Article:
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Until recently there was Keynes and other four must-read books for students of international macroeconomics. Barry Eichengreen had written two of them (Globalizing Capital and Golden Fetters; the other two are Kindleberger’s Manias, Panics and Crashes and Ahamed’s Lords of Finance).
There are now five must-reads, and guess who wrote the fifth? Eichengreen’s Hall of Mirrors recounts the parallel histories of the great depression that started in 1929 and the great recession injected by the collapse of Lehman Brothers in 2008.
The book is named after the Hall of Mirrors (Grande Galerie or Galerie des Glaces, in French) gallery in Versailles. This is where William I was declared German emperor at the end of the Franco-Prussian war (1870-71) and where Germany and the Allied Powers signed the Treaty of Versailles that ended World War I on 28 June 1919.
Eichengreen writes very well, a rare virtue among economists and the book shows that scholarly work doesn’t need to be boring. I loved the anecdotes, the vivid descriptions of the main players, and Eichengreen’s ability to continuously draw parallels between the two crises.
In his calm tone, Eichengreen does not pull any punches. Consider, for instance, the following: “...had Benjamin Strong, the über competent governor of the Federal Reserve Bank of New York, not passed away in 1928, or Jean-Claude Trichet [who increased interest rates in the middle of the crises, NDR] not became president of the European Central Bank…, the conduct of monetary policy might have been different. Specifically, it might have been better.” I also liked, and I agree with, his criticism of modern macroeconomics.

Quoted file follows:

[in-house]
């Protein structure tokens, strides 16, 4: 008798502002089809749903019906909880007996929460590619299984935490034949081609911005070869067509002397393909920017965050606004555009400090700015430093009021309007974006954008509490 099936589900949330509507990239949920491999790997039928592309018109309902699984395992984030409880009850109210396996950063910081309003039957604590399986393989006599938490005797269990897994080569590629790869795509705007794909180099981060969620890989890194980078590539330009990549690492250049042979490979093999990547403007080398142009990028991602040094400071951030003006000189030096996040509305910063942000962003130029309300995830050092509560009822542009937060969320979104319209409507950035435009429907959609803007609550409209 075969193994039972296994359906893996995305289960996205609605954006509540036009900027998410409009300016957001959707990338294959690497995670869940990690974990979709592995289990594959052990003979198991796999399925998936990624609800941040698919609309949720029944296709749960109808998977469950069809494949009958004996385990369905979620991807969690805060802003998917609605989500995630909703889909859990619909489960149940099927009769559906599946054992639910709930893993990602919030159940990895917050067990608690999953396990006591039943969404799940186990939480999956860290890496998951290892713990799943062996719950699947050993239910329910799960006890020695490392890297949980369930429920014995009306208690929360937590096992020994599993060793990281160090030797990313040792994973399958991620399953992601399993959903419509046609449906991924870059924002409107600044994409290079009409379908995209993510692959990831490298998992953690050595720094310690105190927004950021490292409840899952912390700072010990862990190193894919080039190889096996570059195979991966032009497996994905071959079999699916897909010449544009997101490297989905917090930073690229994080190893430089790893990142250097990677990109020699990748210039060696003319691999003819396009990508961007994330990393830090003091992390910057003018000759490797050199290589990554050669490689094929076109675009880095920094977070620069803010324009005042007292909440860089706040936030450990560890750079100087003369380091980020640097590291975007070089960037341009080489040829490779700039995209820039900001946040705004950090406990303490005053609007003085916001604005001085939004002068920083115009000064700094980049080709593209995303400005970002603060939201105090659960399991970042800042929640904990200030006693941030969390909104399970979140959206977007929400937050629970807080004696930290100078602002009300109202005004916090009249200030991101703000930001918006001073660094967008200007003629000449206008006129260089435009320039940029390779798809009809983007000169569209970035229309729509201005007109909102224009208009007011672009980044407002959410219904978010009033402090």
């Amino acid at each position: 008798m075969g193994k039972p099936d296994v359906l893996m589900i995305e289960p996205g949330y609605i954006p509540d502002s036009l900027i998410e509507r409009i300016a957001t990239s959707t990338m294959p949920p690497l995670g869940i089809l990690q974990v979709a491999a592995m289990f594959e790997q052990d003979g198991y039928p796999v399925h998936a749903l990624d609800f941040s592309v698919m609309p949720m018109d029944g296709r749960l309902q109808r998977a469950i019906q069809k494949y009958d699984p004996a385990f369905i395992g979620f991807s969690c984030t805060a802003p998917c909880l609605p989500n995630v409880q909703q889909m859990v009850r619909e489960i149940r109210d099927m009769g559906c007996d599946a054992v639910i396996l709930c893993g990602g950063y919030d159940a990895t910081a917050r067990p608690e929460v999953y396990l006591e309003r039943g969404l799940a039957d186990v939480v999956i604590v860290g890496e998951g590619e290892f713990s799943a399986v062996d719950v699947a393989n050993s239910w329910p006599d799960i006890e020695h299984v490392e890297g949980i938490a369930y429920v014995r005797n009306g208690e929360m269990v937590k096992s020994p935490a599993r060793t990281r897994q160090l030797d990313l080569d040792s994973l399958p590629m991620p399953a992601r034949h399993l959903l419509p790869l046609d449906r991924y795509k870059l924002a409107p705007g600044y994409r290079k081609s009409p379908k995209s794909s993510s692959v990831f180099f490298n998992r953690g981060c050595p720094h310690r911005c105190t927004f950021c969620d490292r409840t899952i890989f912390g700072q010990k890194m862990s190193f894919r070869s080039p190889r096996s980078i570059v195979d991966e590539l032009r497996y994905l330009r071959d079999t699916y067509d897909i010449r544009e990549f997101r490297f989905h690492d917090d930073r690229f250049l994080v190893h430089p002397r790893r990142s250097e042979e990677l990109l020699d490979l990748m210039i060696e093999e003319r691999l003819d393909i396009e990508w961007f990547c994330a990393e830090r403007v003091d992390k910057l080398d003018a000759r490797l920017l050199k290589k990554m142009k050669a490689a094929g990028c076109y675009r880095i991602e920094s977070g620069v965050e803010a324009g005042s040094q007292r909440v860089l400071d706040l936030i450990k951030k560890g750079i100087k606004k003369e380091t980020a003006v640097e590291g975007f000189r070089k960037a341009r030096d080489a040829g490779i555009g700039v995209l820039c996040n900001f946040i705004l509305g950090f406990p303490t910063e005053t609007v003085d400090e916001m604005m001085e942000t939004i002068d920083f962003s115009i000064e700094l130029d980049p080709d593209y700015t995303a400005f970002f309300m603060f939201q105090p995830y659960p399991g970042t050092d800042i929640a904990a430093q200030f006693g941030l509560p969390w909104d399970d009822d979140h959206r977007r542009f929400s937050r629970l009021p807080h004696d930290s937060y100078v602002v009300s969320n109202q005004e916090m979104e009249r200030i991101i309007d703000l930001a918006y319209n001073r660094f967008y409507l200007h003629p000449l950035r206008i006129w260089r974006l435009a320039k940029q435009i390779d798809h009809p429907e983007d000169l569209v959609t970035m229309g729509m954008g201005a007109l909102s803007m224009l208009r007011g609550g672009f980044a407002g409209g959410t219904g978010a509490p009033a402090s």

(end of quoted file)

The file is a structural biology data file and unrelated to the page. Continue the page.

The book disagrees with the commonly held view that central bankers learned everything that they needed to learn from the great depression, and that they “won’t do it again,” as declared by Ben Bernanke in November 2002. Eichengreen gives the Fed an A (maybe an A-) for its aggressive monetary policy in the post-Lehman period. But, after drawing parallels with the failure of Union Guardian Trust of Michigan in 1933, he suggests that the Treasury and the Fed should not have allowed Lehman Brothers to go under. The Trichet-led European Central Bank gets an F. It took more than 6 years and a new president for the ECB to engage into a full-blown QE program (QE was announced by Mario Draghi on January 22, 2015). Fiscal policy in the US also gets a low grade (even lower in Europe) for the premature turn towards austerity of 2010. Eichengreen is also critical of the regulatory response to the crisis that, if anything, led to even larger and riskier banks.
This is a fantastic book. I would have loved to read more about Europe, where the policy mistakes where one order of magnitude larger than in the US, but one tends to get greedy with good stuff.